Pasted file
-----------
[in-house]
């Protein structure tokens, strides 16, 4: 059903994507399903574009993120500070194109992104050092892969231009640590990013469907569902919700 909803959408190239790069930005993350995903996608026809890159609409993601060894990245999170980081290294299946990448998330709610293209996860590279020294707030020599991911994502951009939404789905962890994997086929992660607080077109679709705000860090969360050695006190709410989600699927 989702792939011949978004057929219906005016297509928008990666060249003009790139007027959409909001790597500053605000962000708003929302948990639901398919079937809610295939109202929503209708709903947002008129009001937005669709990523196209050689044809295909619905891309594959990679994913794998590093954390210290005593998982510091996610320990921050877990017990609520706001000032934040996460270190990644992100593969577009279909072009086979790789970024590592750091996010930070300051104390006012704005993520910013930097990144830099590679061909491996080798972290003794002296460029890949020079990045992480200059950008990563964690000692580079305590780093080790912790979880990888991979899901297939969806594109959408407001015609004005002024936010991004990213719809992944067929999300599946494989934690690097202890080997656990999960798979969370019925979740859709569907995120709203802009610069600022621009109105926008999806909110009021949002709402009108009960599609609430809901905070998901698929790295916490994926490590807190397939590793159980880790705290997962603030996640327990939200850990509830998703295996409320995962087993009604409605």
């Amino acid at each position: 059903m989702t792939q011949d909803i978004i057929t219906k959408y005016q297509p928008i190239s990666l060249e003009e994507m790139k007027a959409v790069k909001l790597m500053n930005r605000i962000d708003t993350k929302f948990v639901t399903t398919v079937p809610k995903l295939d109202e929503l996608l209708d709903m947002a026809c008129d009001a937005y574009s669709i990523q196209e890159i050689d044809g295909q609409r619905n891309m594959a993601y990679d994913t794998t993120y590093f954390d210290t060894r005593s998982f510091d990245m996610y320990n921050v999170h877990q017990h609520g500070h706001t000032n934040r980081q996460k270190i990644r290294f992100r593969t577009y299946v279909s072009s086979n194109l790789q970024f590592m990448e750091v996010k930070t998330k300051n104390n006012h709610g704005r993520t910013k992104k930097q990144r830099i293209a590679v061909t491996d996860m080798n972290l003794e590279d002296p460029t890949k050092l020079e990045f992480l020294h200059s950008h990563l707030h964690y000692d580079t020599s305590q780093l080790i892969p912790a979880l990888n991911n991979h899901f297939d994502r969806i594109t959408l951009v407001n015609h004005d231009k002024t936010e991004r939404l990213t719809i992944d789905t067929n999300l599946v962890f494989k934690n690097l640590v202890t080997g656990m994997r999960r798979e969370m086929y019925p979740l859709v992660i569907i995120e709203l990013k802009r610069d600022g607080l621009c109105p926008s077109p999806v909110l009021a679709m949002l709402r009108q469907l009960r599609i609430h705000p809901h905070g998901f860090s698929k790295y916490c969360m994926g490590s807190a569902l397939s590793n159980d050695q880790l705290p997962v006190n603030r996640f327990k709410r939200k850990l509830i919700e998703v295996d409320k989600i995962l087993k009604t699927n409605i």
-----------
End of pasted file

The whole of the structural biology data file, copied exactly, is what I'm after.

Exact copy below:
[in-house]
């Protein structure tokens, strides 16, 4: 059903994507399903574009993120500070194109992104050092892969231009640590990013469907569902919700 909803959408190239790069930005993350995903996608026809890159609409993601060894990245999170980081290294299946990448998330709610293209996860590279020294707030020599991911994502951009939404789905962890994997086929992660607080077109679709705000860090969360050695006190709410989600699927 989702792939011949978004057929219906005016297509928008990666060249003009790139007027959409909001790597500053605000962000708003929302948990639901398919079937809610295939109202929503209708709903947002008129009001937005669709990523196209050689044809295909619905891309594959990679994913794998590093954390210290005593998982510091996610320990921050877990017990609520706001000032934040996460270190990644992100593969577009279909072009086979790789970024590592750091996010930070300051104390006012704005993520910013930097990144830099590679061909491996080798972290003794002296460029890949020079990045992480200059950008990563964690000692580079305590780093080790912790979880990888991979899901297939969806594109959408407001015609004005002024936010991004990213719809992944067929999300599946494989934690690097202890080997656990999960798979969370019925979740859709569907995120709203802009610069600022621009109105926008999806909110009021949002709402009108009960599609609430809901905070998901698929790295916490994926490590807190397939590793159980880790705290997962603030996640327990939200850990509830998703295996409320995962087993009604409605």
């Amino acid at each position: 059903m989702t792939q011949d909803i978004i057929t219906k959408y005016q297509p928008i190239s990666l060249e003009e994507m790139k007027a959409v790069k909001l790597m500053n930005r605000i962000d708003t993350k929302f948990v639901t399903t398919v079937p809610k995903l295939d109202e929503l996608l209708d709903m947002a026809c008129d009001a937005y574009s669709i990523q196209e890159i050689d044809g295909q609409r619905n891309m594959a993601y990679d994913t794998t993120y590093f954390d210290t060894r005593s998982f510091d990245m996610y320990n921050v999170h877990q017990h609520g500070h706001t000032n934040r980081q996460k270190i990644r290294f992100r593969t577009y299946v279909s072009s086979n194109l790789q970024f590592m990448e750091v996010k930070t998330k300051n104390n006012h709610g704005r993520t910013k992104k930097q990144r830099i293209a590679v061909t491996d996860m080798n972290l003794e590279d002296p460029t890949k050092l020079e990045f992480l020294h200059s950008h990563l707030h964690y000692d580079t020599s305590q780093l080790i892969p912790a979880l990888n991911n991979h899901f297939d994502r969806i594109t959408l951009v407001n015609h004005d231009k002024t936010e991004r939404l990213t719809i992944d789905t067929n999300l599946v962890f494989k934690n690097l640590v202890t080997g656990m994997r999960r798979e969370m086929y019925p979740l859709v992660i569907i995120e709203l990013k802009r610069d600022g607080l621009c109105p926008s077109p999806v909110l009021a679709m949002l709402r009108q469907l009960r599609i609430h705000p809901h905070g998901f860090s698929k790295y916490c969360m994926g490590s807190a569902l397939s590793n159980d050695q880790l705290p997962v006190n603030r996640f327990k709410r939200k850990l509830i919700e998703v295996d409320k989600i995962l087993k009604t699927n409605i």